How to become a vegetarian


I was 19, a student and a Francophile. In love with all things French. French food, French cinema, French accents. French women. One in particular. Let’s call her S.

We spent a summer at her family home in the north of Burgundy. A landscape of vast deciduous forests, not the endless vineyards further south. Her parents favoured the self-sufficient style of life and lived at the entrance of a tiny village in a sturdy limestone roadside house that had once been a traveller’s hotel. If you kept going along this forgotten back road you would eventually reach Paris, but no one travelled this winding national road anymore. Unless they were lost, or lived nearby.

There was land behind the house that led down to the village stream. Every square inch of the acre or so was cultivated with neat rows of vegetables and fruit trees. The picture perfect kitchen garden and then some. Her parents also owned a flowering meadow on the slope of land across the road. At the foot of the slope stood a sturdy limestone barn, occupied by a rusting old Citroen 2CV and a host of dusty tools. There was a rough-hewn limestone water trough beside it, fed by a trickling flow from a metal pipe that protruded from a mossy damp stone wall.

It was the height of summer, when nature pushes forth abundant. There was plenty to be done in the garden and on the land. I picked raspberries and broke out in an awful itching rash. I stooped to knot the stalks of onions to push the growth down to the bulbs. I bent lower still to gather brimming Tupperwares of glossy strawberries. I picked runner beans and tomatoes, spread compost with an outsized pitchfork. I learned to use the hoe that put blisters, and later calluses, on my soft student hands. I slashed swathes of lush long grass with the swishing of a scythe. A giant homemade wooden rake gathered the new mown hay into long neat rows. The sun beat down and dried the grass, but it needed to be turned. After a week the hay became golden yellow. My skin went from white, through pink, to almost brown. I built my first haystack around a planted wooden pole.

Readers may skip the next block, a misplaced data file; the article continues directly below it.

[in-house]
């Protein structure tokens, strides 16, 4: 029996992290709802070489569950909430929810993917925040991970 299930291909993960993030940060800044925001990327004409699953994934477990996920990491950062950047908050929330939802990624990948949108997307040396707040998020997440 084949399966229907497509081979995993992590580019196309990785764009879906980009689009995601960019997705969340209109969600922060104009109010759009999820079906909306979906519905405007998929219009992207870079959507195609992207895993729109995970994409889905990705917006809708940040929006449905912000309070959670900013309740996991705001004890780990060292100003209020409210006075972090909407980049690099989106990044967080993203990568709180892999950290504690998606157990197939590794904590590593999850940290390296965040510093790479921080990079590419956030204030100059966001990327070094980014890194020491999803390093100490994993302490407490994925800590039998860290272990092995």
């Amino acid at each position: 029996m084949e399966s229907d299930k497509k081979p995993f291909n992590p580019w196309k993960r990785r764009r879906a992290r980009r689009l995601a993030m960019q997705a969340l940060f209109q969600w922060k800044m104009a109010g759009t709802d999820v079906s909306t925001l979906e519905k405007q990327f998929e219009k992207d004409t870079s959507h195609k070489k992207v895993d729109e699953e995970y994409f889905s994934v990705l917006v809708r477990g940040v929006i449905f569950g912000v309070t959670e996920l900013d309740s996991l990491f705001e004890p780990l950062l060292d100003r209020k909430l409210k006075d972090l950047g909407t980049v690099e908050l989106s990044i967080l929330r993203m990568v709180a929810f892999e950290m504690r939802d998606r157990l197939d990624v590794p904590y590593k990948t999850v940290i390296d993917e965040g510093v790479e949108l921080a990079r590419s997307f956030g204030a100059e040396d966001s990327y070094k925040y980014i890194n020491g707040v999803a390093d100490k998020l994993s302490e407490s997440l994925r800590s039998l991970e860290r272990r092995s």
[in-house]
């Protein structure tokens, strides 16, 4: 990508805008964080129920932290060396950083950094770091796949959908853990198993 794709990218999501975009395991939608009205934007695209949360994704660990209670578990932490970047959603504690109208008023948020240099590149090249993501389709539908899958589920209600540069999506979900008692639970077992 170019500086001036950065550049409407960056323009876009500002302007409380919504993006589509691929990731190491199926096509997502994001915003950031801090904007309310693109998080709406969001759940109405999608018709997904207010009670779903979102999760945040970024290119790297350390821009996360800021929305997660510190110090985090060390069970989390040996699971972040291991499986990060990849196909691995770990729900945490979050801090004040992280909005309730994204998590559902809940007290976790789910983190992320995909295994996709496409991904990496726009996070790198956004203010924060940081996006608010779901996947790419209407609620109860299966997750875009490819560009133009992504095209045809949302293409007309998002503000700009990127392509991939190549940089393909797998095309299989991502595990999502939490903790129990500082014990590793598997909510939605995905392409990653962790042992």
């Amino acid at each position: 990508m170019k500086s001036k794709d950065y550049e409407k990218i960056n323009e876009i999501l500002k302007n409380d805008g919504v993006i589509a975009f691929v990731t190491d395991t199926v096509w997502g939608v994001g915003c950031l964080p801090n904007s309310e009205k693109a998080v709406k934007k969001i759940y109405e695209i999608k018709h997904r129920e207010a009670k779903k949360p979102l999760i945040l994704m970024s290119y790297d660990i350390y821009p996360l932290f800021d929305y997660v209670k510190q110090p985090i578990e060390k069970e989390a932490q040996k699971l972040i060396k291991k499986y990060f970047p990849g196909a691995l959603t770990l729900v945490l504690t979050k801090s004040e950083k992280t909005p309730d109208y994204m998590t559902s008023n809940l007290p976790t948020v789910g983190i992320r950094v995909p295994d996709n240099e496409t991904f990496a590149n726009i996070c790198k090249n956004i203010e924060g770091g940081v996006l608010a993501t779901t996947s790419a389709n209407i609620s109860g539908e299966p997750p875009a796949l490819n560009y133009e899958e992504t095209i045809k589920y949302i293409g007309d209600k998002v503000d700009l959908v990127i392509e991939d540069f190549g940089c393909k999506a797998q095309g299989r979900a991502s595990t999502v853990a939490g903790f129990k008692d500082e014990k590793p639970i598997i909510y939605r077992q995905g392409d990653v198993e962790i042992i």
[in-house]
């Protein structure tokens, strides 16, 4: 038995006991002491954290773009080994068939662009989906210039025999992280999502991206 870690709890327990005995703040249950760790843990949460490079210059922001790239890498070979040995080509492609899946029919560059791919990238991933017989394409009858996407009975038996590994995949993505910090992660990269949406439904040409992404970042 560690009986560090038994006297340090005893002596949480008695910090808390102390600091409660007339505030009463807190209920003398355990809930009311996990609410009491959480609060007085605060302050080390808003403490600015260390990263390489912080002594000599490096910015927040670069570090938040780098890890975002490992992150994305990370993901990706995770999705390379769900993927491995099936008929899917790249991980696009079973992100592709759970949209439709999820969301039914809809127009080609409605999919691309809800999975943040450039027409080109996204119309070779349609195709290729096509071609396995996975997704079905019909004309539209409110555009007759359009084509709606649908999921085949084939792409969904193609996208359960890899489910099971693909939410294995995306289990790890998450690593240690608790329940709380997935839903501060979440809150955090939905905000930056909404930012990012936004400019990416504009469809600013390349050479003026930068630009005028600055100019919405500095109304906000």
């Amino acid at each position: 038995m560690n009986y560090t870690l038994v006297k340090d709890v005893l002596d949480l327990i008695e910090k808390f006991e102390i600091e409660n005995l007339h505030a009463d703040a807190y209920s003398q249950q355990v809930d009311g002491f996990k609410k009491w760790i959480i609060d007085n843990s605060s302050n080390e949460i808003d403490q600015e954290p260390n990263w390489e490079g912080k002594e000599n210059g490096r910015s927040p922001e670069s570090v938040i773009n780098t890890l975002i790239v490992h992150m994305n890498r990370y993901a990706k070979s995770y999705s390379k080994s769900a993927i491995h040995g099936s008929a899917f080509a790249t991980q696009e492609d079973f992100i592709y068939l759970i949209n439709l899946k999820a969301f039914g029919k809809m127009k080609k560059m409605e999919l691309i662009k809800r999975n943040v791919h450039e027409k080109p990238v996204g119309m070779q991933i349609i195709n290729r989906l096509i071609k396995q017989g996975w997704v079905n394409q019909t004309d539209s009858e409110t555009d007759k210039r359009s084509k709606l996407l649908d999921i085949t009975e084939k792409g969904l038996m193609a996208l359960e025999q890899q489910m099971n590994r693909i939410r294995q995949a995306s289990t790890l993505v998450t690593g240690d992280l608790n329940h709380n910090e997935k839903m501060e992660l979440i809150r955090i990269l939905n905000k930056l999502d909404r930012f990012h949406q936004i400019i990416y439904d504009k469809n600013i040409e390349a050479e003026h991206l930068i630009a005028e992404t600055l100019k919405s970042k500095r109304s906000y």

On timeless shaded afternoons, among the beech trees and the oaks, S showed me her childhood mushroom gathering grounds. She taught me what could be eaten and what must never be touched. We picked egg-yolk yellow chanterelles with their tapered ridged gills, brown dome-capped meaty cepes that were larger than a hand and the black funnels of Death’s Trumpets, les trompettes de la mort, edible, despite their morbid name. In the depths of the forests we tripped over the moss covered ruins of an ancient Roman garrison and followed the straight line of pathways they had paved two thousand years before. The best mushrooms we kept to cook at home. The rest we sold for pocket money to a local man. He soaked them in water to add to the weight and brought them to Rungis market in Paris once a week, where he sold them for much, much more than he had paid. 

When it rained we donned our K-Ways and rubber boots.  S showed me a metal ring. It would protect us, she said. Stop us from breaking the law. It was the same size as the circle between the tips of a joined index and a thumb. We carried a rolled up hessian sack and set out on the hunt. Burgundy is world-famous for its snails. With the rain they came out to road verges and grassy clearings in the woods. We probed the wet grass with our hazel mushroom hunting sticks, but didn’t have to look hard to find these gastropods. We picked them up by their distinctive striped brown shells. If they passed through the ring they were returned to the ground. The bigger snails all went in the sack.

Back in the cellar they were put in a wire mesh cage mounted on a metal pan. They were fed with only white bread, for a week, to make them fat. Then starved another three days to void their digestive tracts.  

Then came the salt. And the slime. 

I watched in horror as they squirmed and writhed in their death throes and dripped their lubricating mucous through the bottom of the cage. The slimy contents of the basin beneath were later added to the compost. Nothing here was ever wasted or lost. 

I boiled a huge pot of court bouillon with last season’s carrots and freshly picked bay leaves. Some of the snails were still alive before they went for their final steaming swim. They were scooped out as quick as they went in, then plunged into a bucket of cold water to stop the flesh becoming tough. 

Once dead and cold it was easy to grip the meaty bodies and pull the hidden black coils out from the shells. The separated coils went to feed the compost too. The empty shells were boiled clean. Later some were re-stuffed with their former tenants. I sealed them in with generous knobs of homemade garlic butter.

French butter, unless stated otherwise, is unsalted. I hadn’t taken that into account.